Latest Conus Stories
In ancient times, shells weren't a dull white, and at one time even featured a polka dot pattern.
With their slow traveling speeds and lack of obvious offensive weapons, cone snails might not seem like much of a predator, but a new Proceedings of the National Academy of Sciences study indicates that these creatures have a secret weapon: a toxic form of insulin.
Valued for millennia for their decorative shells, marine cone snails are now grabbing the interest of pharmacologists who believe the snails’ powerful venom could eventually be used to formulate equally as powerful drugs to treat a range of illnesses.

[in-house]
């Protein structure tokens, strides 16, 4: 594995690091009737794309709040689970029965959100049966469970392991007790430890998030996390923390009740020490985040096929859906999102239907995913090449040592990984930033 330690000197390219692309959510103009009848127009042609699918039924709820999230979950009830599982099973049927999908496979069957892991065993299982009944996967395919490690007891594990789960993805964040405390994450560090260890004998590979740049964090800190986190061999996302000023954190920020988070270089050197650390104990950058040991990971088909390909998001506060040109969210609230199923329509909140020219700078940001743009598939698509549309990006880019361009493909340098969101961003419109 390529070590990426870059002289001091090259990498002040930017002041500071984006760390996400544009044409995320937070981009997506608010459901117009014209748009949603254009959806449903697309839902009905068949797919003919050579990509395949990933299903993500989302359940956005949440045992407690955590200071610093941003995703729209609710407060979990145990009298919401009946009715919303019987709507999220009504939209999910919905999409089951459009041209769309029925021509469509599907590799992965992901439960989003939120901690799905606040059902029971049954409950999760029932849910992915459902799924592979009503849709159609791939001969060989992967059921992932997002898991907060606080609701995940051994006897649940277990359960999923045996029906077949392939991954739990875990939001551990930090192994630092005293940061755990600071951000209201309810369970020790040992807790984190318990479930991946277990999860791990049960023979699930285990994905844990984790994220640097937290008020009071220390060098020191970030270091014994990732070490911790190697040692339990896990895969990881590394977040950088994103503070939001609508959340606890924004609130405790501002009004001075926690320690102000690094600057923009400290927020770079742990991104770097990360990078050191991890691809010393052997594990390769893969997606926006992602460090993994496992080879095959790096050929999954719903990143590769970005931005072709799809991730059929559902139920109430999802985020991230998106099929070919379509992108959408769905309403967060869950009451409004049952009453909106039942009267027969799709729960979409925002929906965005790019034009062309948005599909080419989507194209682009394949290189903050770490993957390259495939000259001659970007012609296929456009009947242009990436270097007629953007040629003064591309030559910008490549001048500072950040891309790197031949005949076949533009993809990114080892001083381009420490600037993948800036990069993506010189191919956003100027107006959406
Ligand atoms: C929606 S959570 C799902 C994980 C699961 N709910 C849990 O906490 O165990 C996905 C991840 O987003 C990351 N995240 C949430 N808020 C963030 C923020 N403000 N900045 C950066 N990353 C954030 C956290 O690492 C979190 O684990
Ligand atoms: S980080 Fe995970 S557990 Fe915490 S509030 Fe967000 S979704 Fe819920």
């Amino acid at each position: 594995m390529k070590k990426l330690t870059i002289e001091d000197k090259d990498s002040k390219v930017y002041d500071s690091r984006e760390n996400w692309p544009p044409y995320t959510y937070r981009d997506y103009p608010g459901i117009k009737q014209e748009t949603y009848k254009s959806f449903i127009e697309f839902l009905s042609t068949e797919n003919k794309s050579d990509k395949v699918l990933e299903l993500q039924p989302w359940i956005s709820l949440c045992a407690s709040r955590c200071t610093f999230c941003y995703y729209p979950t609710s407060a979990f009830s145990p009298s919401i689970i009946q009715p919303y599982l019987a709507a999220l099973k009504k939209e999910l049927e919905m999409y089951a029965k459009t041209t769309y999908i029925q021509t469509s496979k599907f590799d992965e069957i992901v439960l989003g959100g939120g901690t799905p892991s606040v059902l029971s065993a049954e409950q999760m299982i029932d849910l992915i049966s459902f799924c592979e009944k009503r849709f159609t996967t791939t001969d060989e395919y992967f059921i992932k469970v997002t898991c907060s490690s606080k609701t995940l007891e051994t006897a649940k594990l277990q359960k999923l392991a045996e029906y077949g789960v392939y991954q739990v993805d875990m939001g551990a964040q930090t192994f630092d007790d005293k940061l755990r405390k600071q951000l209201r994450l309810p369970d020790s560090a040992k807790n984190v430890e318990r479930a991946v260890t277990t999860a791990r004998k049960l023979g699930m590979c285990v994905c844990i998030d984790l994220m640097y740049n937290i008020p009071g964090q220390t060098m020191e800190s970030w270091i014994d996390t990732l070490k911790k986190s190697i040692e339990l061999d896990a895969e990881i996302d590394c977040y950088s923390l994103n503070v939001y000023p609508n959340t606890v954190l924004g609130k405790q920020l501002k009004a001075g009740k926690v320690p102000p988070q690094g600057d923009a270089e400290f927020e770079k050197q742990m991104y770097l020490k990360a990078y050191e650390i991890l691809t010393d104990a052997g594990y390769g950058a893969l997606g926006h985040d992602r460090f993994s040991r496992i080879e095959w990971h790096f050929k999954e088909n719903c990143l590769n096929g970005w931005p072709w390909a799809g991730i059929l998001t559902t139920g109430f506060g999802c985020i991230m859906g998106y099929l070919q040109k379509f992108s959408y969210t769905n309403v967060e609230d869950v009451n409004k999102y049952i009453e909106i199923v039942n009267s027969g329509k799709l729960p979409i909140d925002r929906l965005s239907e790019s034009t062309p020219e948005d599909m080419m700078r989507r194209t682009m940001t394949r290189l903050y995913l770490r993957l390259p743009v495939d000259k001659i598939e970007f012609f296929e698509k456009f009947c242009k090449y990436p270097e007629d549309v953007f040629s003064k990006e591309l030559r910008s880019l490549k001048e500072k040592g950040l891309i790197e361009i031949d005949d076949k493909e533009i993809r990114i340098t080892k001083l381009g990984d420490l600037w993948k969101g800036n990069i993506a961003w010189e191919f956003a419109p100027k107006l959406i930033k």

Two new mollusk-based studies from the Oregon Health & Science University show that new cutting-edge medications could be developed by simply looking to the sea.
LONDON (Reuters) - A new pain drug based on the venom of a deadly sea snail was launched in Britain on Monday, offering hope to patients with chronic pain who do not respond to or cannot tolerate treatments like morphine.
- The horn of a unicorn considered as a medical or pharmacological ingredient.
- A winged horse with a single horn on its head; a winged unicorn.